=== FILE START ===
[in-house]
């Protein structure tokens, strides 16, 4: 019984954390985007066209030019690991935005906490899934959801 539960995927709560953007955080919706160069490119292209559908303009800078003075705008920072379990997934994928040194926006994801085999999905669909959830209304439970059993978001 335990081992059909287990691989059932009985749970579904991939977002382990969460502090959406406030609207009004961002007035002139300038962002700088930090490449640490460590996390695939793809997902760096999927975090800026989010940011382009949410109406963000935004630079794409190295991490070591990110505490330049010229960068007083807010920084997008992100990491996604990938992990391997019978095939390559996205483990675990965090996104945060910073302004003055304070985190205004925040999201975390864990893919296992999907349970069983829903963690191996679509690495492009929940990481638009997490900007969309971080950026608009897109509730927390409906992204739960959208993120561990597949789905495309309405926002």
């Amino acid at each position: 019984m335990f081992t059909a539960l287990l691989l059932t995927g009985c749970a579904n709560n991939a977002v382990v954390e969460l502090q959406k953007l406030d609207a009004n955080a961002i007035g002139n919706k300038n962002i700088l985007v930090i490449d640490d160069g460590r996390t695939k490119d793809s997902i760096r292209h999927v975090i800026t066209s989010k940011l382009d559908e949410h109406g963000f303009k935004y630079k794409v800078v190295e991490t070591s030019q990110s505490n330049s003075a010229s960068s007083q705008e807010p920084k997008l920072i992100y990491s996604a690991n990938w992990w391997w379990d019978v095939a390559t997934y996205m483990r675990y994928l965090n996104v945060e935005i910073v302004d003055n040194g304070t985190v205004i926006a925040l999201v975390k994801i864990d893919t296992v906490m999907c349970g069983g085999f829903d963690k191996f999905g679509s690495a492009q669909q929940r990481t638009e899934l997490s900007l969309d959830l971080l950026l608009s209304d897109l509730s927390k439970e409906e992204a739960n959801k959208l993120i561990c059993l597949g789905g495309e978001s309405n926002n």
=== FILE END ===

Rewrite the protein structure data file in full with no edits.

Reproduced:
[in-house]
């Protein structure tokens, strides 16, 4: 019984954390985007066209030019690991935005906490899934959801 539960995927709560953007955080919706160069490119292209559908303009800078003075705008920072379990997934994928040194926006994801085999999905669909959830209304439970059993978001 335990081992059909287990691989059932009985749970579904991939977002382990969460502090959406406030609207009004961002007035002139300038962002700088930090490449640490460590996390695939793809997902760096999927975090800026989010940011382009949410109406963000935004630079794409190295991490070591990110505490330049010229960068007083807010920084997008992100990491996604990938992990391997019978095939390559996205483990675990965090996104945060910073302004003055304070985190205004925040999201975390864990893919296992999907349970069983829903963690191996679509690495492009929940990481638009997490900007969309971080950026608009897109509730927390409906992204739960959208993120561990597949789905495309309405926002």
């Amino acid at each position: 019984m335990f081992t059909a539960l287990l691989l059932t995927g009985c749970a579904n709560n991939a977002v382990v954390e969460l502090q959406k953007l406030d609207a009004n955080a961002i007035g002139n919706k300038n962002i700088l985007v930090i490449d640490d160069g460590r996390t695939k490119d793809s997902i760096r292209h999927v975090i800026t066209s989010k940011l382009d559908e949410h109406g963000f303009k935004y630079k794409v800078v190295e991490t070591s030019q990110s505490n330049s003075a010229s960068s007083q705008e807010p920084k997008l920072i992100y990491s996604a690991n990938w992990w391997w379990d019978v095939a390559t997934y996205m483990r675990y994928l965090n996104v945060e935005i910073v302004d003055n040194g304070t985190v205004i926006a925040l999201v975390k994801i864990d893919t296992v906490m999907c349970g069983g085999f829903d963690k191996f999905g679509s690495a492009q669909q929940r990481t638009e899934l997490s900007l969309d959830l971080l950026l608009s209304d897109l509730s927390k439970e409906e992204a739960n959801k959208l993120i561990c059993l597949g789905g495309e978001s309405n926002n």